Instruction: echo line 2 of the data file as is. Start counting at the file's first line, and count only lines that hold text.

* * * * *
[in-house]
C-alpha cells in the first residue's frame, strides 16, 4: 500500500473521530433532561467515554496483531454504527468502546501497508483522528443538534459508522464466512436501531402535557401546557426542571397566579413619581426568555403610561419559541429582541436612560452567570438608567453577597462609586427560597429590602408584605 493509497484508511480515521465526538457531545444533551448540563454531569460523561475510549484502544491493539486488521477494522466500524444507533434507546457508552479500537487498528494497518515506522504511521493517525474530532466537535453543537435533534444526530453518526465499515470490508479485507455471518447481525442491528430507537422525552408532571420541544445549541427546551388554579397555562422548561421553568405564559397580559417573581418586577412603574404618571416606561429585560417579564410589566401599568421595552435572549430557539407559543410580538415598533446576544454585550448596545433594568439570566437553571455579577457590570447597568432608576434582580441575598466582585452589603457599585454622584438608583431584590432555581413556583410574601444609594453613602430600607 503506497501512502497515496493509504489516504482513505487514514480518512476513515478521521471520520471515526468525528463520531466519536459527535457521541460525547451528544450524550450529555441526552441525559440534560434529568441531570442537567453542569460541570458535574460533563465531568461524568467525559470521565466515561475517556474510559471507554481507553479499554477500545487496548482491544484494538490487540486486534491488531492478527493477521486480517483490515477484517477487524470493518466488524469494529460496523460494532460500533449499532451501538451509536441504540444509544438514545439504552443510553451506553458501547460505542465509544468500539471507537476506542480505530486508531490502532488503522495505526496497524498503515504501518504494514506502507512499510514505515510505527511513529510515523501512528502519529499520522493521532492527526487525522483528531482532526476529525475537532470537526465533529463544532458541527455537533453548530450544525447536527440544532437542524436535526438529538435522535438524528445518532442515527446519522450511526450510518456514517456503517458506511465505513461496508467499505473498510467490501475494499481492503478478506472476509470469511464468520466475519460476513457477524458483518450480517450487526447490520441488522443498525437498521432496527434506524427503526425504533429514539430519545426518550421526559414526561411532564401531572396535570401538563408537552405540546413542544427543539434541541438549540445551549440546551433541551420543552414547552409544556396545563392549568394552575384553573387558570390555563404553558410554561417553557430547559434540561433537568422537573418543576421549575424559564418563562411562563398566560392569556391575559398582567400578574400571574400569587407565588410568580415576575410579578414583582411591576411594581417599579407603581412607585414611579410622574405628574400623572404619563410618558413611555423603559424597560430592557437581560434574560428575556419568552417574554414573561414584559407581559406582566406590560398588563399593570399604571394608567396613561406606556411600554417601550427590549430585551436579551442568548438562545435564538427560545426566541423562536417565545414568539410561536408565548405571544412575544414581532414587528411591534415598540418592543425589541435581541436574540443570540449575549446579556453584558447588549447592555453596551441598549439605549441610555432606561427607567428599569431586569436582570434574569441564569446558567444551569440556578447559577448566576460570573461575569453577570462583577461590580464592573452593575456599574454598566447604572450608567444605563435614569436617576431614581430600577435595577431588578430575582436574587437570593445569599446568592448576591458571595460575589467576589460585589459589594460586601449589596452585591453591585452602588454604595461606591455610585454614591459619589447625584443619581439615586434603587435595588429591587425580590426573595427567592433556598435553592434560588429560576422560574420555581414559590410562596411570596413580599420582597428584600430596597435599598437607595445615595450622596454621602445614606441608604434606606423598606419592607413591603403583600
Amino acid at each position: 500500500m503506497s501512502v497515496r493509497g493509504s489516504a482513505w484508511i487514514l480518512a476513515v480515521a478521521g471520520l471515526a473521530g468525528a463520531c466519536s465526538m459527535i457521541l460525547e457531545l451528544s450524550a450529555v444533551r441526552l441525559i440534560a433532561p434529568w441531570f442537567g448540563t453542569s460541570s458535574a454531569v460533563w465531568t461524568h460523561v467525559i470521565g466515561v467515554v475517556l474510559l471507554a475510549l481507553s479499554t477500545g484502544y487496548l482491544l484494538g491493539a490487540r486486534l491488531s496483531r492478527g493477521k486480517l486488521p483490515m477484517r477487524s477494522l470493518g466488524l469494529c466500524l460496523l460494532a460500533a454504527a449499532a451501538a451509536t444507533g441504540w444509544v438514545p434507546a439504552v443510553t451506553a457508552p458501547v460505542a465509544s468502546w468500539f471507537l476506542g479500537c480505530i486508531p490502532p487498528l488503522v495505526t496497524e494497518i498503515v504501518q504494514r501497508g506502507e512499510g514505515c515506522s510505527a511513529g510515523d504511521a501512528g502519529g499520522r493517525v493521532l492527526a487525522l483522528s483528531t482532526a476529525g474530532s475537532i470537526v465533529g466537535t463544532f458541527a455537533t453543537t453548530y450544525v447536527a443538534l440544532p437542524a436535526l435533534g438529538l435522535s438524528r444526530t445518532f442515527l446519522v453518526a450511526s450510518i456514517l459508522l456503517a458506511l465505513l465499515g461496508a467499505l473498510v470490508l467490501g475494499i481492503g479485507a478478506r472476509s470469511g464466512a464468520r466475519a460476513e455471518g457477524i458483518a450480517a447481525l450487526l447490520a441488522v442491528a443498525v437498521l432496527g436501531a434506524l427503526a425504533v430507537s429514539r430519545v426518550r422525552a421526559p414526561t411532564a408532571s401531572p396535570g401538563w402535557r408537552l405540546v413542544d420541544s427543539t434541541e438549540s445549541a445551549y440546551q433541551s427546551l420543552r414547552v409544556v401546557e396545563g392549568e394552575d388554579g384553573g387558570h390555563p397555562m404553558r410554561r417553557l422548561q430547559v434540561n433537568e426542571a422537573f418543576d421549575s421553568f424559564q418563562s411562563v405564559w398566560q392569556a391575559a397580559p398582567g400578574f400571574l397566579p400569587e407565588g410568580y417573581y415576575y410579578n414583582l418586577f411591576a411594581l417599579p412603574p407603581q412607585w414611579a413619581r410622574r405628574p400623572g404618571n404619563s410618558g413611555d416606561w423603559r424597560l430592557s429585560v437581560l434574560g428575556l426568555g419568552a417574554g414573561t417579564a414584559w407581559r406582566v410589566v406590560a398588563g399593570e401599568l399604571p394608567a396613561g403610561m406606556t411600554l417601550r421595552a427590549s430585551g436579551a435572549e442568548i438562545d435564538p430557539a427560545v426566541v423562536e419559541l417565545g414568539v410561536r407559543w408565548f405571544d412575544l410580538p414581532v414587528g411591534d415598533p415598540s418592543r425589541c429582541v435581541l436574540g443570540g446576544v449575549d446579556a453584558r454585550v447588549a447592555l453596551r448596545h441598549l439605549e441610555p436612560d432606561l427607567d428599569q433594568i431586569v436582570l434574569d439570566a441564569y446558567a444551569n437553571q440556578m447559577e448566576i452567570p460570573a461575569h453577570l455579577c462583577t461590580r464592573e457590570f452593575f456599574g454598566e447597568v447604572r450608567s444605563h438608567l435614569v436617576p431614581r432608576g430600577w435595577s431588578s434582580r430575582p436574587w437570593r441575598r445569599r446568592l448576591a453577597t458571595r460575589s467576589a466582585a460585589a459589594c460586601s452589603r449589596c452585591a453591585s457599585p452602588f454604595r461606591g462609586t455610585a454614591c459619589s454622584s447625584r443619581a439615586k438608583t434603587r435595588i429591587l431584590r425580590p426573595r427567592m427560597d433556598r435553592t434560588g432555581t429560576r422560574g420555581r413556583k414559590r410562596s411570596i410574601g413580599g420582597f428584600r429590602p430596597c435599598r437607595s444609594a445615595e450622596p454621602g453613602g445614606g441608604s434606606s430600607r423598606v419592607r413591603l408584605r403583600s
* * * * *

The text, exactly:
C-alpha cells in the first residue's frame, strides 16, 4: 500500500473521530433532561467515554496483531454504527468502546501497508483522528443538534459508522464466512436501531402535557401546557426542571397566579413619581426568555403610561419559541429582541436612560452567570438608567453577597462609586427560597429590602408584605 493509497484508511480515521465526538457531545444533551448540563454531569460523561475510549484502544491493539486488521477494522466500524444507533434507546457508552479500537487498528494497518515506522504511521493517525474530532466537535453543537435533534444526530453518526465499515470490508479485507455471518447481525442491528430507537422525552408532571420541544445549541427546551388554579397555562422548561421553568405564559397580559417573581418586577412603574404618571416606561429585560417579564410589566401599568421595552435572549430557539407559543410580538415598533446576544454585550448596545433594568439570566437553571455579577457590570447597568432608576434582580441575598466582585452589603457599585454622584438608583431584590432555581413556583410574601444609594453613602430600607 503506497501512502497515496493509504489516504482513505487514514480518512476513515478521521471520520471515526468525528463520531466519536459527535457521541460525547451528544450524550450529555441526552441525559440534560434529568441531570442537567453542569460541570458535574460533563465531568461524568467525559470521565466515561475517556474510559471507554481507553479499554477500545487496548482491544484494538490487540486486534491488531492478527493477521486480517483490515477484517477487524470493518466488524469494529460496523460494532460500533449499532451501538451509536441504540444509544438514545439504552443510553451506553458501547460505542465509544468500539471507537476506542480505530486508531490502532488503522495505526496497524498503515504501518504494514506502507512499510514505515510505527511513529510515523501512528502519529499520522493521532492527526487525522483528531482532526476529525475537532470537526465533529463544532458541527455537533453548530450544525447536527440544532437542524436535526438529538435522535438524528445518532442515527446519522450511526450510518456514517456503517458506511465505513461496508467499505473498510467490501475494499481492503478478506472476509470469511464468520466475519460476513457477524458483518450480517450487526447490520441488522443498525437498521432496527434506524427503526425504533429514539430519545426518550421526559414526561411532564401531572396535570401538563408537552405540546413542544427543539434541541438549540445551549440546551433541551420543552414547552409544556396545563392549568394552575384553573387558570390555563404553558410554561417553557430547559434540561433537568422537573418543576421549575424559564418563562411562563398566560392569556391575559398582567400578574400571574400569587407565588410568580415576575410579578414583582411591576411594581417599579407603581412607585414611579410622574405628574400623572404619563410618558413611555423603559424597560430592557437581560434574560428575556419568552417574554414573561414584559407581559406582566406590560398588563399593570399604571394608567396613561406606556411600554417601550427590549430585551436579551442568548438562545435564538427560545426566541423562536417565545414568539410561536408565548405571544412575544414581532414587528411591534415598540418592543425589541435581541436574540443570540449575549446579556453584558447588549447592555453596551441598549439605549441610555432606561427607567428599569431586569436582570434574569441564569446558567444551569440556578447559577448566576460570573461575569453577570462583577461590580464592573452593575456599574454598566447604572450608567444605563435614569436617576431614581430600577435595577431588578430575582436574587437570593445569599446568592448576591458571595460575589467576589460585589459589594460586601449589596452585591453591585452602588454604595461606591455610585454614591459619589447625584443619581439615586434603587435595588429591587425580590426573595427567592433556598435553592434560588429560576422560574420555581414559590410562596411570596413580599420582597428584600430596597435599598437607595445615595450622596454621602445614606441608604434606606423598606419592607413591603403583600